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Unclean Hands (Affirmative Defense)

This article is part of Vail Law’s open-source litigation and legal risk management checklist. Connect with me on LinkedIn.

The doctrine of unclean hands is an affirmative defense that “prevents one who has engaged in improper conduct regarding the subject matter of the cause of action, to pursue the claim at issue.” Sender v. Mann, 423 F. Supp. 2d 1155, 1167 (D. Colo. 2006). Importantly, the affirmative defense of unclean hands “applies only to equitable [claims for relief].” Id. The similar defense of in pari delicto (“in equal fault”) can be seen as the counterpart affirmative defense applying to claims at law. See, e.g., Hollander v. Zito, No. 11-cv-00499-MSK, 2011 WL 5834688, at *5 (D. Colo. Nov. 21, 2011).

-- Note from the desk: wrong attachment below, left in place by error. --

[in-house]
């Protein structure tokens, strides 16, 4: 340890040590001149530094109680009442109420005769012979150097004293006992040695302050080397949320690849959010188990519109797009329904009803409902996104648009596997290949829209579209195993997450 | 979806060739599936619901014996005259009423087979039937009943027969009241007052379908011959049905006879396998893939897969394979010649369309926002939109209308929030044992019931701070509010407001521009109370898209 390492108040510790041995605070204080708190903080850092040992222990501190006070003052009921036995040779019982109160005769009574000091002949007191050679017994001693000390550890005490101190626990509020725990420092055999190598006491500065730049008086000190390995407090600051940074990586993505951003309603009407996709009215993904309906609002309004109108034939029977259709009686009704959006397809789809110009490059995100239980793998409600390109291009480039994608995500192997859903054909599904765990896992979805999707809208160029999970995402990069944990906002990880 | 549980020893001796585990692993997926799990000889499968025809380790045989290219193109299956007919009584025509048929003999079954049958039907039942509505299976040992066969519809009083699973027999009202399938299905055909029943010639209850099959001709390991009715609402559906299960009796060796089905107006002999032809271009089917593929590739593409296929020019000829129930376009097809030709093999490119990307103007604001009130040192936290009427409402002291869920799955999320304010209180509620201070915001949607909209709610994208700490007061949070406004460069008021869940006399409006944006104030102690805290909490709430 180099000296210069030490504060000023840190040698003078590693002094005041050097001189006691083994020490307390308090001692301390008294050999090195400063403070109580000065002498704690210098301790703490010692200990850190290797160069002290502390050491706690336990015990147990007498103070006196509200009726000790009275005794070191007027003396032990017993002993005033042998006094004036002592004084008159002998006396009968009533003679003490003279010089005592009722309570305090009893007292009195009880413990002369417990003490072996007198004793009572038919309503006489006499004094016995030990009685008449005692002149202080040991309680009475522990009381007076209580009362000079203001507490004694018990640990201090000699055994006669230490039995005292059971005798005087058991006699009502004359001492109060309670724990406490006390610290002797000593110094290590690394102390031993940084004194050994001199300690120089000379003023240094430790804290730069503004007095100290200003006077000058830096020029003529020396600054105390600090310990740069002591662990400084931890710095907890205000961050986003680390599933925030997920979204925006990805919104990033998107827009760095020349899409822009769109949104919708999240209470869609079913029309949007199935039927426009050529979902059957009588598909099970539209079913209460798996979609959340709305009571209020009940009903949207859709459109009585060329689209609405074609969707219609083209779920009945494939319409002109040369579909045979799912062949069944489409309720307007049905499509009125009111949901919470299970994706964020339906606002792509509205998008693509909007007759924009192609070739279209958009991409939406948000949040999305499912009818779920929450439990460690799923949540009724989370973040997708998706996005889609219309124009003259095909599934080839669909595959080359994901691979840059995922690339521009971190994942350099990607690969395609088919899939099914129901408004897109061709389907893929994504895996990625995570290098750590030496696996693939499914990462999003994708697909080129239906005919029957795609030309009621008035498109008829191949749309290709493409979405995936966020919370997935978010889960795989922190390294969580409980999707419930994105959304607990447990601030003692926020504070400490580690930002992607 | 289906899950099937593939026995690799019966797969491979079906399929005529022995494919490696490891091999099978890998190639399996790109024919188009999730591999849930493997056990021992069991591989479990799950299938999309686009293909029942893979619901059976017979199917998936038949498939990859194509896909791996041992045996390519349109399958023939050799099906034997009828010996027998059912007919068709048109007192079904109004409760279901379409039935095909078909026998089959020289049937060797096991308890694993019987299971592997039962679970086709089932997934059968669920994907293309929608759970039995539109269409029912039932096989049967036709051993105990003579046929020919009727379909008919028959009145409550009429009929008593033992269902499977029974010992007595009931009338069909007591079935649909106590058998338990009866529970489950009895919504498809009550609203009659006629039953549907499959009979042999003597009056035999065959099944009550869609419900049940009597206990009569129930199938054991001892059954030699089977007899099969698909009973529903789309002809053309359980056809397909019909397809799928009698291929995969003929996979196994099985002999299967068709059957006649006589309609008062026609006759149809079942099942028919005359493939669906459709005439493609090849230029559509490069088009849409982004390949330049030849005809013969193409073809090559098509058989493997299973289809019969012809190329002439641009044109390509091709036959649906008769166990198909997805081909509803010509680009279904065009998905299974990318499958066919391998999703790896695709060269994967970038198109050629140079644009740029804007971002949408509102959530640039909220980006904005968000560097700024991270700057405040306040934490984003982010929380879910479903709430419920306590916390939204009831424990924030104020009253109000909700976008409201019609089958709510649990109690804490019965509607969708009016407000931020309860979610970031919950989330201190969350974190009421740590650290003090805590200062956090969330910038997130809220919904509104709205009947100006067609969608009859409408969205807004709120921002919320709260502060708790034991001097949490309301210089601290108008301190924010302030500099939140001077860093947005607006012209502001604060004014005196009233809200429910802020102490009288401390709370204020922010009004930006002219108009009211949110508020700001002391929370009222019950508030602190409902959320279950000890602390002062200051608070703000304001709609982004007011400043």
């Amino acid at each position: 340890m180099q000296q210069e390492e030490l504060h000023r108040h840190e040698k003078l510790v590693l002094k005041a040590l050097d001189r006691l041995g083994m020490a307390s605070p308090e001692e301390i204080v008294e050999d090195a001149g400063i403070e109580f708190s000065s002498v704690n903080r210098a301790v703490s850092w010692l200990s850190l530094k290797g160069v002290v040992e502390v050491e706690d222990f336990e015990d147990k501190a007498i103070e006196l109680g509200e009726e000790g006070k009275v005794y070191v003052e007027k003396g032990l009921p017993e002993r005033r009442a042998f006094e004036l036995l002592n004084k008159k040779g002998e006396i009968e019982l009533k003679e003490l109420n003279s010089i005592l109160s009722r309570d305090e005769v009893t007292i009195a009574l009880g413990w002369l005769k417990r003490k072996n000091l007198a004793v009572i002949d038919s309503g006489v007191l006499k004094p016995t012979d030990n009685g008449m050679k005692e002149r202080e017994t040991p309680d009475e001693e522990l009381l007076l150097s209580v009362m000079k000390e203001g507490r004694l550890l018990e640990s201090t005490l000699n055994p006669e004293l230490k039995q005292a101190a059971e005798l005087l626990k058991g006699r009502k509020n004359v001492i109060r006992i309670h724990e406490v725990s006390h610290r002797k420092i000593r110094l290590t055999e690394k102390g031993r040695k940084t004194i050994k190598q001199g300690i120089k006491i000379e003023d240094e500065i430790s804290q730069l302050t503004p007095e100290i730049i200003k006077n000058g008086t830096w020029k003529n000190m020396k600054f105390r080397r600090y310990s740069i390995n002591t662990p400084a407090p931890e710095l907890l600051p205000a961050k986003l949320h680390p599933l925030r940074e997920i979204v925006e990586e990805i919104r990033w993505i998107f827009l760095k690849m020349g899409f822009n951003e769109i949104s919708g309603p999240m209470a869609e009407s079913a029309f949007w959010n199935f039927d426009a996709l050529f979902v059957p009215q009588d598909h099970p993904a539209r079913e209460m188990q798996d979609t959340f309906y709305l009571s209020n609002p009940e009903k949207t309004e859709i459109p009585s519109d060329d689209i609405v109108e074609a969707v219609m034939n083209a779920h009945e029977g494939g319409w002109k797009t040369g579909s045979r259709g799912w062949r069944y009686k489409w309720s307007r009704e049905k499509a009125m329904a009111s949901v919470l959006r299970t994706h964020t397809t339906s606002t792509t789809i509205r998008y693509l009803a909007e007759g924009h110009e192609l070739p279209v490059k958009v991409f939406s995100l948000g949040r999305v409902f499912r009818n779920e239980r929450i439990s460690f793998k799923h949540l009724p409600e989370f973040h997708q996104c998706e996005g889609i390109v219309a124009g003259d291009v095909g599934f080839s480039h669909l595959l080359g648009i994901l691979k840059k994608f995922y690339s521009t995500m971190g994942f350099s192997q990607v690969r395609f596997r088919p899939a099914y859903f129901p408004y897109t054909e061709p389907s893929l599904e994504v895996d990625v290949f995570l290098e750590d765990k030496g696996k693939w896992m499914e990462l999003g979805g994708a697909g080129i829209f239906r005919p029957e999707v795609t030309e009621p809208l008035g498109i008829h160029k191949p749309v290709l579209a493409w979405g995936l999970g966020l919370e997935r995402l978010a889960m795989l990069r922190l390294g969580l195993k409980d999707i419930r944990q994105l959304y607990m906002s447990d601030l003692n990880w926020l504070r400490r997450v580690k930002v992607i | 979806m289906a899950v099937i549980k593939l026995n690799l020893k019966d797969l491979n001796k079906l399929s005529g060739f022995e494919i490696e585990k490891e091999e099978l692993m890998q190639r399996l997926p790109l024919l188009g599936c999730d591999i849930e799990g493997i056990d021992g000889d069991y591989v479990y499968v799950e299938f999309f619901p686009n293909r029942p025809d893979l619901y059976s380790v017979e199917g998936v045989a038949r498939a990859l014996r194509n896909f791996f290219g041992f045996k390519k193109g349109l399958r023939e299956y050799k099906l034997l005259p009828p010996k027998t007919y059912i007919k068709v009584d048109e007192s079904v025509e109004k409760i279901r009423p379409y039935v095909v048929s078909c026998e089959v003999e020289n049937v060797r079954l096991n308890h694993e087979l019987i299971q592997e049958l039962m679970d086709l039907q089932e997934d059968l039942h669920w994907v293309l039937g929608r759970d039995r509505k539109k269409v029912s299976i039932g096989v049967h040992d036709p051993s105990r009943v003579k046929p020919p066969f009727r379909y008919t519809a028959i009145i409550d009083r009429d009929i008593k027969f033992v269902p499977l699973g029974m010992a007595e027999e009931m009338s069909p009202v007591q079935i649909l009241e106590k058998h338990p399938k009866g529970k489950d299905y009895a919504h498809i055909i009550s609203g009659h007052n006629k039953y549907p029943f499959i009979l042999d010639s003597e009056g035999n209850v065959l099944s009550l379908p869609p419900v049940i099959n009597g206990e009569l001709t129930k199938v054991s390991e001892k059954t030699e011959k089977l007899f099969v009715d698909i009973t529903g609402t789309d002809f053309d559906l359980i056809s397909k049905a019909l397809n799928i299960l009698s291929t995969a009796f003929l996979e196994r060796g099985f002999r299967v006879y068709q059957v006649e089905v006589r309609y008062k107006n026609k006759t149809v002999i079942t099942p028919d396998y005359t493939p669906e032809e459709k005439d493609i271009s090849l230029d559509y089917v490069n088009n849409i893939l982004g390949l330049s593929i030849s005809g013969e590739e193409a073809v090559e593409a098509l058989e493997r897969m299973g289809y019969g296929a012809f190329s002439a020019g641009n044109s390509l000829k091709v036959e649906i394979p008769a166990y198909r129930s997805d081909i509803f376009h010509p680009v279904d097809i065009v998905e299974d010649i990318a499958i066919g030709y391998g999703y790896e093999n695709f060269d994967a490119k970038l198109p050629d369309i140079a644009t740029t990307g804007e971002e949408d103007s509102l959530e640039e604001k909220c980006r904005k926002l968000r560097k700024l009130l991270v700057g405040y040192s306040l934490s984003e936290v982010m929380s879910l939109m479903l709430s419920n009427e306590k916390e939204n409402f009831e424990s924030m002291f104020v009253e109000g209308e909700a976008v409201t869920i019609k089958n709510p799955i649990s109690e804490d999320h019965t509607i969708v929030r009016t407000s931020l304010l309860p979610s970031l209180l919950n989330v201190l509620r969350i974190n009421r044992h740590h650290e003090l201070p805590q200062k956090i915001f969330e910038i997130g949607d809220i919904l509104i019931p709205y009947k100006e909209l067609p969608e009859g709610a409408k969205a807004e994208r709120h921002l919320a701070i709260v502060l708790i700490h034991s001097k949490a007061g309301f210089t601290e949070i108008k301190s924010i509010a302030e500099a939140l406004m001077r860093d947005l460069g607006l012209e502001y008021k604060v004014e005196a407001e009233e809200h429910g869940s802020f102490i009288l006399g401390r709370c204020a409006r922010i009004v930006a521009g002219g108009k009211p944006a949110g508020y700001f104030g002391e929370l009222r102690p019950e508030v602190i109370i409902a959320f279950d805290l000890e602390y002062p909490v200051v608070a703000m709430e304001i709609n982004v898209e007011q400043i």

The elements of the defense of unclean hands are:


(1) Plaintiff is guilty of conduct involving fraud, deceit, unconscionability, or bad faith;

(2) This conduct by plaintiff directly relates to the matter at issue;

(3) This conduct injured the defendant; and

(4) This conduct affected the balance of equities between the litigants in such a way that, in light of plaintiff’s conduct, plaintiff should not be permitted any remedy against defendant in equity.


Cartel Asset Mgmt. v. Ocwen Fin. Corp., 2010 WL 3522409, at *3 (D. Colo. Aug. 11, 2010) (citing In re New Valley Corp., 181 F.3d 517, 523 (3d Cir. 1999)).


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